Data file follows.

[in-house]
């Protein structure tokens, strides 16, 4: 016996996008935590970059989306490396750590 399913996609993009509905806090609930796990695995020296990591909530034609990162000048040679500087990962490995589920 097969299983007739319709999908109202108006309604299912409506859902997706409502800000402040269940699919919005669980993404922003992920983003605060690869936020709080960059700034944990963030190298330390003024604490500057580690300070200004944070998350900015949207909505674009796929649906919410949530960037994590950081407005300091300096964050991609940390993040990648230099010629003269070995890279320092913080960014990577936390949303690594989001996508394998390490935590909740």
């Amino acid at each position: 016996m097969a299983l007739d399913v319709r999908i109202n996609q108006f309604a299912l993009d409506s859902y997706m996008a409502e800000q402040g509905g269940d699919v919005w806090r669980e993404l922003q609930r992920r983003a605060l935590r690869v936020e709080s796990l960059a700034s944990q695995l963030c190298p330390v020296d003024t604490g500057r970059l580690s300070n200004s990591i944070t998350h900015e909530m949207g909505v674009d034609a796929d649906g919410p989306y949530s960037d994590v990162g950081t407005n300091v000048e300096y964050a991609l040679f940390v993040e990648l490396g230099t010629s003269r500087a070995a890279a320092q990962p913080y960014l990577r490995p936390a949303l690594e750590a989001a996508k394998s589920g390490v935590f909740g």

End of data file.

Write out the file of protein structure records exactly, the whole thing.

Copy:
[in-house]
């Protein structure tokens, strides 16, 4: 016996996008935590970059989306490396750590 399913996609993009509905806090609930796990695995020296990591909530034609990162000048040679500087990962490995589920 097969299983007739319709999908109202108006309604299912409506859902997706409502800000402040269940699919919005669980993404922003992920983003605060690869936020709080960059700034944990963030190298330390003024604490500057580690300070200004944070998350900015949207909505674009796929649906919410949530960037994590950081407005300091300096964050991609940390993040990648230099010629003269070995890279320092913080960014990577936390949303690594989001996508394998390490935590909740």
């Amino acid at each position: 016996m097969a299983l007739d399913v319709r999908i109202n996609q108006f309604a299912l993009d409506s859902y997706m996008a409502e800000q402040g509905g269940d699919v919005w806090r669980e993404l922003q609930r992920r983003a605060l935590r690869v936020e709080s796990l960059a700034s944990q695995l963030c190298p330390v020296d003024t604490g500057r970059l580690s300070n200004s990591i944070t998350h900015e909530m949207g909505v674009d034609a796929d649906g919410p989306y949530s960037d994590v990162g950081t407005n300091v000048e300096y964050a991609l040679f940390v993040e990648l490396g230099t010629s003269r500087a070995a890279a320092q990962p913080y960014l990577r490995p936390a949303l690594e750590a989001a996508k394998s589920g390490v935590f909740g």